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temporality: web event 4

Celeste's picture

“Let any one try, I will not say to arrest, but to notice or attend to, the present moment of time. One of the most baffling experiences occurs. Where is it, this present? It has melted in our grasp, fled ere we could touch it, gone in the instant of becoming.” – William James, The Principals of Psychology


As a little girl, I always dreamed of being a time traveler.  Everything belonged to me.   I would tie a dishcloth over my eyes and stand on the precipice of my bed and timber down onto the mattress.  It was simple.  As soon as my body hit the mattress, bouncing violently, I would be taken to Victorian England, or the raft of Lewis and Clark.  It happened! It must have.  I was always able to describe the worlds I saw, down to the smells and times I had to use the bathroom.  It may very well have all been real.  Sometimes on special occasions, I promised myself that I would fall through the bed sheets and land in space—tulips of embers would rest in my palms.  Flying through the dark past planets, the goddess of time, nothing would disappear ever again.  The power to conjure up worlds was mine and mine alone.  True loss was therefore impossible.  I was immortal—truly immortal—and could never die.


I’ve aged a bit, but the dream remains.  Now, wonder about not only the limits of time, but ways to think of it as a nebulous creature.  We perceive time as a divisible commodity, something that “happens” to objects and ideas.  The relationship between the subject and object is too often characterized as debilitating.  Normatively, there are the siblings of past, present, and future, only one of which considered to be “real”.  Our class has spent a sizable amount of time talking about the implications that go along with living with this model of time, as it affects our notions of productivity and identity.  More and more, I find it personally stifling to lock away everything outside of the immediate moment—storage for the nighttime ceremony of dreaming and daytime fantasy.  How could it no longer matter?  Do we become in the present, or does this only occur in the past?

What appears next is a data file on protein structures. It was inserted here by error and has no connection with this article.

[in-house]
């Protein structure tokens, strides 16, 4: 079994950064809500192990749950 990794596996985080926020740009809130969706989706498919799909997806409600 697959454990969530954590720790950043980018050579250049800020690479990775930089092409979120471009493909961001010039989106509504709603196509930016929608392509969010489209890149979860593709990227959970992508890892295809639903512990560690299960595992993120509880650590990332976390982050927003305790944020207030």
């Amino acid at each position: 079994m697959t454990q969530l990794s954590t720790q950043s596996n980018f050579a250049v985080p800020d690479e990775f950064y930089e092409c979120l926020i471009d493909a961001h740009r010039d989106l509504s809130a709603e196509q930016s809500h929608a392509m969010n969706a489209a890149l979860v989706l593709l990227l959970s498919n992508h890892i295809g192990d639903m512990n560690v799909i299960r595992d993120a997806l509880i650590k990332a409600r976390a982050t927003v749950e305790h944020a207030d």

It seems like we often rely on presentism to make ourselves feel better—more relevant.  More alive?  We have lived before a thousand times, but for some reason, I have always been urged to live in the present.  For fear of losing control, for fear of becoming lost in the past, therefore not giving due fodder for the future.  Memory provides an intangible window to the past, but the moments we relive are never precise.  They have occurred.  It is true.  I’m often baffled by the presentist thought that notion exists but the current moment. I rely so heavily on emotion to consider progress and movement.  As I dive into the past, I recall the emotions of that memory and the “hindsight” emotions felt afterwards.  An entity that does not exist could never have that power.  One has merely moved beyond, distanced the body and mind from the constitution of that second, but it has not dissipated into nothingness.


Though something is not spacially present, does that indicate its death?  The remnants of a passing are often defined by their impact on the present, I have found.  In attempting to temporally locate these non-present objects, such as memories and dead bodies, it is undisputable that they are no longer here.  Yet there are events and happenings that are indeed the direct result of all things deemed non-existent by the presentists.  The study of history, therefore, is not only implausible but fiction in from the presentist perspective.  The Stanford Encyclopedia of Philosophy identifies that “. . . a third problem for the Presentist has to do with the very plausible principle that for every truth, there is a truth-maker.” (Markosian).  It is difficult to explain a score of events without believing the past to be real in some way: an explainable progression of human behavior after trauma (read: personal growth), the rise of technology in our society.  It would take an obscene amount of willpower to deny that much.